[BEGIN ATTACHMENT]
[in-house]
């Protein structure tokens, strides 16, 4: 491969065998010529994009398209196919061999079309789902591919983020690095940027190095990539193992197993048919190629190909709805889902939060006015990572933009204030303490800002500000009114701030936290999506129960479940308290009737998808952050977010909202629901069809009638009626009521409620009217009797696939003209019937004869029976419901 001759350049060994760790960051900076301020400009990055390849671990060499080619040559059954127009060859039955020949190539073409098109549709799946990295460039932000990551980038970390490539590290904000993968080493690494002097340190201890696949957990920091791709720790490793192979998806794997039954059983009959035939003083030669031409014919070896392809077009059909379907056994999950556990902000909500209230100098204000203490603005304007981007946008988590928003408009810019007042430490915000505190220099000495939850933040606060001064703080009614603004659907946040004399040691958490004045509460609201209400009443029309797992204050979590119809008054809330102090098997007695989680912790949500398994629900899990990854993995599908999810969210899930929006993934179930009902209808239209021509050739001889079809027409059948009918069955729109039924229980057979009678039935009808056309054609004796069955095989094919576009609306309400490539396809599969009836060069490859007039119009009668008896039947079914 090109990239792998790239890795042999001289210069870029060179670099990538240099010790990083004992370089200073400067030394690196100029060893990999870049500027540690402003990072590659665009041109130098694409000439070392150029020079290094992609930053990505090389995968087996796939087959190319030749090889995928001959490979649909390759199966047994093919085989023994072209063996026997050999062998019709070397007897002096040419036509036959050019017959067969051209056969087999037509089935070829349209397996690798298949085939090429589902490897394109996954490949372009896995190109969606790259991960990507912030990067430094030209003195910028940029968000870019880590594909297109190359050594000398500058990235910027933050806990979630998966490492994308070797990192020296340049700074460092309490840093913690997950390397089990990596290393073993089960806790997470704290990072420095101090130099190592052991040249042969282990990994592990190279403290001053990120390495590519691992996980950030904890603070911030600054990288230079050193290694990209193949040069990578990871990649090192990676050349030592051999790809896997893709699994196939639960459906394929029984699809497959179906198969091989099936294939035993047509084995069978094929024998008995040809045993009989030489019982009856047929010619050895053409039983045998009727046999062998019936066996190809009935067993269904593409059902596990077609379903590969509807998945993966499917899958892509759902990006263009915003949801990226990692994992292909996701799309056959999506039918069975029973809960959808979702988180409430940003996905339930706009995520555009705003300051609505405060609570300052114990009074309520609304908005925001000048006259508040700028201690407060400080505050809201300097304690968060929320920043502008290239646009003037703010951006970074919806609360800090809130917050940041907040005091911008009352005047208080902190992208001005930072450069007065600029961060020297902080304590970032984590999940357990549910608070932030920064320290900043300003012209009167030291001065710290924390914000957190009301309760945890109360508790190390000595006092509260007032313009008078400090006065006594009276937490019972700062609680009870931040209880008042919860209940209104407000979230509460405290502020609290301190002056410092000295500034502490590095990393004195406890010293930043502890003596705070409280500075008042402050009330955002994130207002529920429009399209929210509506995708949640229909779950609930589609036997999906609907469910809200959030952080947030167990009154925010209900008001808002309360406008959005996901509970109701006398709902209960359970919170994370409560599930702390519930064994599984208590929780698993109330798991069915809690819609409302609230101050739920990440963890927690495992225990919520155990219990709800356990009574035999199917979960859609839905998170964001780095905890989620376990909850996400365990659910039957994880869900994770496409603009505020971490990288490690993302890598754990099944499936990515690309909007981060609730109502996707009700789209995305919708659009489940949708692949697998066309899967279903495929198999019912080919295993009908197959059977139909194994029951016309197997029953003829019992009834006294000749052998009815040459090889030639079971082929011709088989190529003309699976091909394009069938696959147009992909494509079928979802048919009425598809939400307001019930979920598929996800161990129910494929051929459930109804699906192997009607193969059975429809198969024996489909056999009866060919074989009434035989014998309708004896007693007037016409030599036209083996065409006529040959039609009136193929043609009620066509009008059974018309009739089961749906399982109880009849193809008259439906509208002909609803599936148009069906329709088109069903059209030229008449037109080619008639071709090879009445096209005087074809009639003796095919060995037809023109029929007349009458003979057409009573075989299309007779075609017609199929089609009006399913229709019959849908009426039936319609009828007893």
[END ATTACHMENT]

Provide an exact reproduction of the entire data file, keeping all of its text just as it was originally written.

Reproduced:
[in-house]
């Protein structure tokens, strides 16, 4: 491969065998010529994009398209196919061999079309789902591919983020690095940027190095990539193992197993048919190629190909709805889902939060006015990572933009204030303490800002500000009114701030936290999506129960479940308290009737998808952050977010909202629901069809009638009626009521409620009217009797696939003209019937004869029976419901 001759350049060994760790960051900076301020400009990055390849671990060499080619040559059954127009060859039955020949190539073409098109549709799946990295460039932000990551980038970390490539590290904000993968080493690494002097340190201890696949957990920091791709720790490793192979998806794997039954059983009959035939003083030669031409014919070896392809077009059909379907056994999950556990902000909500209230100098204000203490603005304007981007946008988590928003408009810019007042430490915000505190220099000495939850933040606060001064703080009614603004659907946040004399040691958490004045509460609201209400009443029309797992204050979590119809008054809330102090098997007695989680912790949500398994629900899990990854993995599908999810969210899930929006993934179930009902209808239209021509050739001889079809027409059948009918069955729109039924229980057979009678039935009808056309054609004796069955095989094919576009609306309400490539396809599969009836060069490859007039119009009668008896039947079914 090109990239792998790239890795042999001289210069870029060179670099990538240099010790990083004992370089200073400067030394690196100029060893990999870049500027540690402003990072590659665009041109130098694409000439070392150029020079290094992609930053990505090389995968087996796939087959190319030749090889995928001959490979649909390759199966047994093919085989023994072209063996026997050999062998019709070397007897002096040419036509036959050019017959067969051209056969087999037509089935070829349209397996690798298949085939090429589902490897394109996954490949372009896995190109969606790259991960990507912030990067430094030209003195910028940029968000870019880590594909297109190359050594000398500058990235910027933050806990979630998966490492994308070797990192020296340049700074460092309490840093913690997950390397089990990596290393073993089960806790997470704290990072420095101090130099190592052991040249042969282990990994592990190279403290001053990120390495590519691992996980950030904890603070911030600054990288230079050193290694990209193949040069990578990871990649090192990676050349030592051999790809896997893709699994196939639960459906394929029984699809497959179906198969091989099936294939035993047509084995069978094929024998008995040809045993009989030489019982009856047929010619050895053409039983045998009727046999062998019936066996190809009935067993269904593409059902596990077609379903590969509807998945993966499917899958892509759902990006263009915003949801990226990692994992292909996701799309056959999506039918069975029973809960959808979702988180409430940003996905339930706009995520555009705003300051609505405060609570300052114990009074309520609304908005925001000048006259508040700028201690407060400080505050809201300097304690968060929320920043502008290239646009003037703010951006970074919806609360800090809130917050940041907040005091911008009352005047208080902190992208001005930072450069007065600029961060020297902080304590970032984590999940357990549910608070932030920064320290900043300003012209009167030291001065710290924390914000957190009301309760945890109360508790190390000595006092509260007032313009008078400090006065006594009276937490019972700062609680009870931040209880008042919860209940209104407000979230509460405290502020609290301190002056410092000295500034502490590095990393004195406890010293930043502890003596705070409280500075008042402050009330955002994130207002529920429009399209929210509506995708949640229909779950609930589609036997999906609907469910809200959030952080947030167990009154925010209900008001808002309360406008959005996901509970109701006398709902209960359970919170994370409560599930702390519930064994599984208590929780698993109330798991069915809690819609409302609230101050739920990440963890927690495992225990919520155990219990709800356990009574035999199917979960859609839905998170964001780095905890989620376990909850996400365990659910039957994880869900994770496409603009505020971490990288490690993302890598754990099944499936990515690309909007981060609730109502996707009700789209995305919708659009489940949708692949697998066309899967279903495929198999019912080919295993009908197959059977139909194994029951016309197997029953003829019992009834006294000749052998009815040459090889030639079971082929011709088989190529003309699976091909394009069938696959147009992909494509079928979802048919009425598809939400307001019930979920598929996800161990129910494929051929459930109804699906192997009607193969059975429809198969024996489909056999009866060919074989009434035989014998309708004896007693007037016409030599036209083996065409006529040959039609009136193929043609009620066509009008059974018309009739089961749906399982109880009849193809008259439906509208002909609803599936148009069906329709088109069903059209030229008449037109080619008639071709090879009445096209005087074809009639003796095919060995037809023109029929007349009458003979057409009573075989299309007779075609017609199929089609009006399913229709019959849908009426039936319609009828007893």